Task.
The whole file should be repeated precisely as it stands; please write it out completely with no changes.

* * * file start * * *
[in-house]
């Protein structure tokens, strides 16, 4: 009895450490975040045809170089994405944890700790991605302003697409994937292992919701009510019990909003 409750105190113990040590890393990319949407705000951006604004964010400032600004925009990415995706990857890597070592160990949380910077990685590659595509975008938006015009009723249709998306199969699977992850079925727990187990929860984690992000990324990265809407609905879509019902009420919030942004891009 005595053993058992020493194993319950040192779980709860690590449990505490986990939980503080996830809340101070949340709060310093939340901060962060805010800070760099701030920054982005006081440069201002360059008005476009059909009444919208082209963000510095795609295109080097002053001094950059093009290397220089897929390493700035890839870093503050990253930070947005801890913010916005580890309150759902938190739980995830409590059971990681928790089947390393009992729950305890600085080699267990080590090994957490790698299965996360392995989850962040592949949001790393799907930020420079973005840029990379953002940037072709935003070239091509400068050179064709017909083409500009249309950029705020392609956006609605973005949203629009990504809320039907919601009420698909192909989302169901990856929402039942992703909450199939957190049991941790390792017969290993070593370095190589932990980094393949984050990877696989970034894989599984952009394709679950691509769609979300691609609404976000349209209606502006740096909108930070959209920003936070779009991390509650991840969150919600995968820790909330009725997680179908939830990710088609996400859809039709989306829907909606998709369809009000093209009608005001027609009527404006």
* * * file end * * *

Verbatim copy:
[in-house]
């Protein structure tokens, strides 16, 4: 009895450490975040045809170089994405944890700790991605302003697409994937292992919701009510019990909003 409750105190113990040590890393990319949407705000951006604004964010400032600004925009990415995706990857890597070592160990949380910077990685590659595509975008938006015009009723249709998306199969699977992850079925727990187990929860984690992000990324990265809407609905879509019902009420919030942004891009 005595053993058992020493194993319950040192779980709860690590449990505490986990939980503080996830809340101070949340709060310093939340901060962060805010800070760099701030920054982005006081440069201002360059008005476009059909009444919208082209963000510095795609295109080097002053001094950059093009290397220089897929390493700035890839870093503050990253930070947005801890913010916005580890309150759902938190739980995830409590059971990681928790089947390393009992729950305890600085080699267990080590090994957490790698299965996360392995989850962040592949949001790393799907930020420079973005840029990379953002940037072709935003070239091509400068050179064709017909083409500009249309950029705020392609956006609605973005949203629009990504809320039907919601009420698909192909989302169901990856929402039942992703909450199939957190049991941790390792017969290993070593370095190589932990980094393949984050990877696989970034894989599984952009394709679950691509769609979300691609609404976000349209209606502006740096909108930070959209920003936070779009991390509650991840969150919600995968820790909330009725997680179908939830990710088609996400859809039709989306829907909606998709369809009000093209009608005001027609009527404006």